Searching for light

Plant & zo

The science of plants and more

Searching for light

After germinating, the plant searches its way to the light. There it can start photosynthesis to obtain sugars, energy. To find light the plant stretches its hypocotyl, the part of the stem between the root and the embryogenic leaves, as far as it can. This is enabled by energy that is stored in the seed. For the seedling to stop stretching and to start photosynthesis, it is important that the plant knows when it has found light.

The plant uses HY5 as an indication that there is light. In the dark this protein is instable, making it a good signal for the amount of light the plant perceives. The higher the levels of HY5 the more light there is. And indeed, when in the light without breakdown of HY5 the hypocotyl stops stretching.

That sound easy, HY5 present, light is there, stop stretching. But there is more going on. Arrives a seedling above ground but in the shade, then the hypocotyl keeps stretching. And when researchers are feeding the seedling sugar, then it keeps stretching for longer. What is going on? This is what Israelian researchers were asking themselves.

To find out how light and sugar influence the stretching of the hypocotyl, the researchers looked at three proteins HY5, PIF4 – this protein is stimulating stretching of the hypocotyl, and HXK – this protein plays a role in processing sugars. They found that the presence of HXK or PIF4 stimulates stretching of the hypocotyl. It turned out that HXK is actually promoting the accumulation of PIF4 which in turn promotes the stretching of the hypocotyl. HY5 is doing the opposite, it stops the stretching of the hypocotyl.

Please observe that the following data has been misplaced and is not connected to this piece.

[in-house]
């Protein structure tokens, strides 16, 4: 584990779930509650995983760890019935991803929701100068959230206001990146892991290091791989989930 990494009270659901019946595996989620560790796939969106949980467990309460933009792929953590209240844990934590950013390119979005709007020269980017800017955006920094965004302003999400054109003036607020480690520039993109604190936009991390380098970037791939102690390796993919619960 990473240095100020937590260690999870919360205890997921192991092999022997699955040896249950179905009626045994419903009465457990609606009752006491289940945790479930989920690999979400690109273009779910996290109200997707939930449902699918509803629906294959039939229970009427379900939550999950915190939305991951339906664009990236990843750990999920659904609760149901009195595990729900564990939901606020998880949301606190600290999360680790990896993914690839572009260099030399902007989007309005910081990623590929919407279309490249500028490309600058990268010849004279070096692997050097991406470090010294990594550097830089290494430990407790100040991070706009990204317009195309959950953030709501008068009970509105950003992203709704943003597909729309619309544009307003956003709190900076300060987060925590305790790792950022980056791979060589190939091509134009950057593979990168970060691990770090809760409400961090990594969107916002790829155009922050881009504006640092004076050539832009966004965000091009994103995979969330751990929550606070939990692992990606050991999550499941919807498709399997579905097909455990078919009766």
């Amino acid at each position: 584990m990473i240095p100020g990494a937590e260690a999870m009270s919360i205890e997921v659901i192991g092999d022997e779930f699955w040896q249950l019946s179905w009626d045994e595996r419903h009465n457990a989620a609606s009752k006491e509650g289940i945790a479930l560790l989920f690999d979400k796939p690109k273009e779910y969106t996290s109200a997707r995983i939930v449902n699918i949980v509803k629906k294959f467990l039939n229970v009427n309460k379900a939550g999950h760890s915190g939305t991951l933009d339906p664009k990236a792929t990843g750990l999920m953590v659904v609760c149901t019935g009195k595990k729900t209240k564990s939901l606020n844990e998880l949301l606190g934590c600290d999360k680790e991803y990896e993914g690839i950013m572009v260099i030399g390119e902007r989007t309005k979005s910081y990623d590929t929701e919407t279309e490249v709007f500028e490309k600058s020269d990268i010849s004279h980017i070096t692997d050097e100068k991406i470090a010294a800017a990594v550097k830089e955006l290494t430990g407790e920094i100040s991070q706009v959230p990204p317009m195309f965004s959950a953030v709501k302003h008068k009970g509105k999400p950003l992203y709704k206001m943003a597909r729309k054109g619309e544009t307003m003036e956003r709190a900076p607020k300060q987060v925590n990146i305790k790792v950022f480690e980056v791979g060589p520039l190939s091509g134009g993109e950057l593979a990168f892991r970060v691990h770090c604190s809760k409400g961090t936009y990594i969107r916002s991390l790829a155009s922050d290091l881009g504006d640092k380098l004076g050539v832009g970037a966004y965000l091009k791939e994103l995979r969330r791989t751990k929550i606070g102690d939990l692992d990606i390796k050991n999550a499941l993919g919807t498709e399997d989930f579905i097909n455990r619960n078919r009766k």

HXK and HY5 are not directly influencing each other, but when there is more HY5 then HXK the stretching stops. From this research it is not clear if the amount of HXK is a signal for the amount of available sugar. If this is the case, then the seedling will be stretching itself as far as possible, with the energy it got from its seed, to get to the optimal amount of light. This makes it possible that a seedling keeps stretching its hypocotyl when in emerges from the ground in the shade, or when it got some extra energy from researchers. Searching for the brightest light.


Kelly, G., Brandsma, D., Egbaria, A., Stein, O., Doron-Faigenboim, A., Lugassi, N., Belausov, E., Zemach, H., Shaya, F., Carmi, N., Sade, N., & Granot, D. (2021) Guard cells control hypocotyl elongation through HXK1, HY5, and PIF4. Commununications Biology 4, 765.

Published by Femke de Jong

A plant scientist who wants to let people know more about the wonders of plant science. Follow me at @plantandzo

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